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Iowa Passes First State Antisemitism Bill

Similar bills are currently pending in Georgia, Tennessee, New Jersey and Arizona, and a number of other states are also considering such legislation.
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March 30, 2022
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On Wednesday, Iowa became the first state in the nation to pass a bill adopting the International Holocaust Remembrance Alliance definition of antisemitism for use when assessing the motivation behind illegal discriminatory conduct.

The bill, which is based on a model I drafted, was first introduced in Iowa over two years ago by the Israeli American Council, but it stalled during the Covid-19 shutdowns. Similar bills are currently pending in Georgia, Tennessee, New Jersey, and Arizona, and a number of other states are also considering such legislation. South Carolina and Florida have already adopted IHRA for similar use in their education systems, and a total of 19 states have endorsed the definition in some fashion.

Iowa deserves a lot of credit for being the first to get the job done, especially because there has been so much misinformation spread about the subject. As more and more states move to pass these laws with wide bipartisan support, it is important for the public to be crystal clear about what activities they do and don’t affect.

None of the bills in question in any way limit or chill any person or organization’s freedom of speech or expression. None of the bills create any new protected class, or enhance any punishment, or regulate or restrict academic freedom. Anyone can say whatever they want, however abhorrent, about Jews and about the Jewish state. Antisemitic speech is constitutionally protected—just like racist and sexist speech—and none of the bills attempt to change that. Of course, it is true that the IHRA definition should not (and could not legally) be used as a speech code of any sort, but that is explicitly not what these bills do. Those who continue to claim otherwise are either purposely misleading the public or inexcusably ill-informed.

Practically speaking, these so-called ‘”antisemitism bills” are, in fact, quite narrow. All they do is ensure that when analyzing the intent behind illegal discriminatory actions that target Jewish people, when there is an allegation that the action was motivated by anti-Jewish sentiment, authorities consider (as rebuttable evidence) the world’s most well-accepted definition of antisemitism. For the record, that definition has already been officially adopted by over 865 separate governments, NGOs and other key institutions—including several departments of our own federal government.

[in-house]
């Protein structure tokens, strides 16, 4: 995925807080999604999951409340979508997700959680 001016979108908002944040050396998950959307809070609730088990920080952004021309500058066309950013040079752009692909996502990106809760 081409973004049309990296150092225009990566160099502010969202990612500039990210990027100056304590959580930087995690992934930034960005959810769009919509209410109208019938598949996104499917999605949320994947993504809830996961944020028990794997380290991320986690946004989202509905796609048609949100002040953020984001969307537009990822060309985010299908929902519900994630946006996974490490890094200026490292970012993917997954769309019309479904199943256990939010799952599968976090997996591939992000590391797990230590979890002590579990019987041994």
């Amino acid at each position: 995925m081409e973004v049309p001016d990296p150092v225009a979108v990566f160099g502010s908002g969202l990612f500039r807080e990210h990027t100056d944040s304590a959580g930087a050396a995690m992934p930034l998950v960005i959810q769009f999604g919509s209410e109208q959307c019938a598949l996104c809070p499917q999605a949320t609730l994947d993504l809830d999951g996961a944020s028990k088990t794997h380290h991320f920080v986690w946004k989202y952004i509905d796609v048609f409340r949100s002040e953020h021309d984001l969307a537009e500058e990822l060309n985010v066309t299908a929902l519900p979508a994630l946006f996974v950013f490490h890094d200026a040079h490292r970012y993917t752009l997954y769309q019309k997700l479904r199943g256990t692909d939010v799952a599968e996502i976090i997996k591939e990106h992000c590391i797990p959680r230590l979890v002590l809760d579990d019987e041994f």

Some people are genuinely curious about why these bills are necessary and important—after all, illegal discrimination is by definition already unlawful.

The bills are necessary as it relates to antisemitism because Jewish identity is so potentially multifaceted, (incorporating, as it does, aspects of religion, race, culture, national origin and ethnicity,) that without a standard definition for authorities to use as a reference it is easy for antisemites to hide behind this ambiguity by committing antisemitic acts, then claiming it was not antisemitism because it was not based on this or that particular characteristic. To that end these bills do not revise any existing anti-discrimination policies; they simply clarify a term and ensure that the rules will not be applied arbitrarily.

To that end these bills do not revise any existing anti-discrimination policies; they simply clarify a term and ensure that the rules will not be applied arbitrarily.

These bills are important as it relates to antisemitism because while Jews make up only 2% of the U.S. population, they account for 60% of all hate crimes directed at a specific religious group, and 13% of hate crimes overall. Unfortunately, those numbers are rising, and yet despite the demonstrable prevalence of antisemitic incidents, nearly half of all Americans say they have either never even heard the word antisemitism, or at the very least do not know what it means. You cannot fight a problem if you cannot recognize and define it.

Some have asked why Jews deserve their own group clarification. To be clear, these bills are not about establishing Jewish exceptionalism; they are just about ensuring equality. Jews need this additional clarification because history has shown that throughout the generations no other hatred has been this consistently amorphous and shifting. But notwithstanding the above, the importance of clarity in such definitions is not entirely unique to antisemitism. To the extent that any other group does feel that it is being routinely and systemically discriminated against, and that there is a need for a uniform consensus definition to clarify what is and is not bias-motivated illegal conduct, that group’s concerns should likewise be legislatively addressed.

To be clear, these bills are not about establishing Jewish exceptionalism; they are just about ensuring equality.

Valid monitoring, informed analysis, and effective policy-making all require uniform definitions. Our states have a responsibility to protect their citizens from acts of hate and bigotry motivated by discriminatory animus—including antisemitism—and they must be given the tools to do so. Until now the absence of a legal definition of antisemitism has been an Achilles’ heel for those who expect their government to take a stronger stand against antisemitism, but this week, Iowans stood up to say that hate has no place in their state. God willing many other states will follow their lead.


Dr. Mark Goldfeder, Esq. is an international lawyer and Director of the National Jewish Advocacy Center

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